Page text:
Climate and abrupt vegetation change in Northern Europe during the Lateglacial and Holocene.

Monday, 15 December 2014
Alistair William Robin Seddon1, Marc Macias-Fauria2 and Kathy Jane Willis1,2, (1)University of Bergen, Bergen, Norway, (2)University of Oxford, Oxford, United Kingdom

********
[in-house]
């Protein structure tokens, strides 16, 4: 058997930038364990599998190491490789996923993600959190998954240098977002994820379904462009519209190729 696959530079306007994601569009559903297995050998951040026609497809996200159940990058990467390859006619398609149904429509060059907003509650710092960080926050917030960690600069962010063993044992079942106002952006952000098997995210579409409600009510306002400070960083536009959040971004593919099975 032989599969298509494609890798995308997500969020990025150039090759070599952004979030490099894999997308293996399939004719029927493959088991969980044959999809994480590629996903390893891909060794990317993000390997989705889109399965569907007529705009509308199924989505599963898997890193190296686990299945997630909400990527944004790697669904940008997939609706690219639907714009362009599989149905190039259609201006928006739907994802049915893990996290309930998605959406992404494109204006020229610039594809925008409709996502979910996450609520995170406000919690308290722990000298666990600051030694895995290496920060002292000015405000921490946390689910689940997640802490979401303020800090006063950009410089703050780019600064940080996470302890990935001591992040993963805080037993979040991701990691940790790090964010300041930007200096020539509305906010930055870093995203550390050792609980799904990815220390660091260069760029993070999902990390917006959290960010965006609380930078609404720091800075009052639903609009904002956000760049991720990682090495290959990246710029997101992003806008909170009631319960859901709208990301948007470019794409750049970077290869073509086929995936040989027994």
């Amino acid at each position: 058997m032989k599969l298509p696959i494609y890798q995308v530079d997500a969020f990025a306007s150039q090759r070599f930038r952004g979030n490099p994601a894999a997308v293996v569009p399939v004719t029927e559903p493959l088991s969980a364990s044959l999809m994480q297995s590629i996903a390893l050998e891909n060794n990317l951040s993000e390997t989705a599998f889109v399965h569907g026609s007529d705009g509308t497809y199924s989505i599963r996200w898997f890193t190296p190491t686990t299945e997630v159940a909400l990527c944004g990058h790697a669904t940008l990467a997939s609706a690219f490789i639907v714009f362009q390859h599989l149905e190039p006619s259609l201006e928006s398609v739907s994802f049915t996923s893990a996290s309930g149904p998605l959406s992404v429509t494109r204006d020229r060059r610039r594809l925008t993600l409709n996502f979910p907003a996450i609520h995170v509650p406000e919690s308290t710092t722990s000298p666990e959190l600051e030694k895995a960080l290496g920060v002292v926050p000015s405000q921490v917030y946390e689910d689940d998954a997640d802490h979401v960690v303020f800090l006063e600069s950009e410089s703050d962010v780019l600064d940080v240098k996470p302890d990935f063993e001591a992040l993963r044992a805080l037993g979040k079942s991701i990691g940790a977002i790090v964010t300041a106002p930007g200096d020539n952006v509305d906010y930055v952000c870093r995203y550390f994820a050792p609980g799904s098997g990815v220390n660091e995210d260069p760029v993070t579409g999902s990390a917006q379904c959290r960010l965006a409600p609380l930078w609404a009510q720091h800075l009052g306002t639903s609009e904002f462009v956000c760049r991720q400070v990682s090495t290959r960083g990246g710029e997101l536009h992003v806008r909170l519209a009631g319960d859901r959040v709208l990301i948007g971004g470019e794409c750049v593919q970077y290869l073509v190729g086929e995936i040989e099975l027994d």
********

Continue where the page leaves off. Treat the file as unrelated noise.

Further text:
A long-standing question in palaeoecology has been to determine the importance of climate in driving vegetation change since the last deglaciation. Here, we investigate the local-to-regional dynamics of vegetation change during the Lateglacial and the Holocene in Northern Europe. We extracted sites from the European Pollen Database and used the squared-chord distance (SCD) dissimilarity metric to identify time periods of high pollen assemblage turnover representing periods of abrupt vegetation change. In addition, a set of generalised additive mixed models were applied to investigate the underlying dynamics of two periods of higher rates of turnover: the Younger Dryas–Early Holocene transition (11.6-9.0 ka) and Early–Middle Holocene (9.0-6.0 ka). Results indicated that consistently high SCDs were found during the abrupt climate changes of the Lateglacial–Early Holocene transition, and there was a strong linear relationship between pollen assemblage turnover and large directional temperature changes at this time. In contrast, patterns of turnover during the climatic events during the Holocene were site specific. During the EMH we found evidence that the vegetation response was non-linear and highly variable across and between regions. Our results have implications for understanding the relationship between threshold dynamics and the amplitude of an extrinsic forcing. Across the Lateglacial–Early Holocene boundary the rate and magnitude of temperature change was large enough to override any site-specific thresholds, resulting in large assemblage turnovers. In contrast, during the Holocene the vegetation response was mediated by intrinsic factors, which resulted in varying turnover rates between regions. The next research challenge is to attempt to determine whether it is possible to appreciate the velocity and rate of change that is necessary to illicit these different responses– and whether this rate is the same across biomes.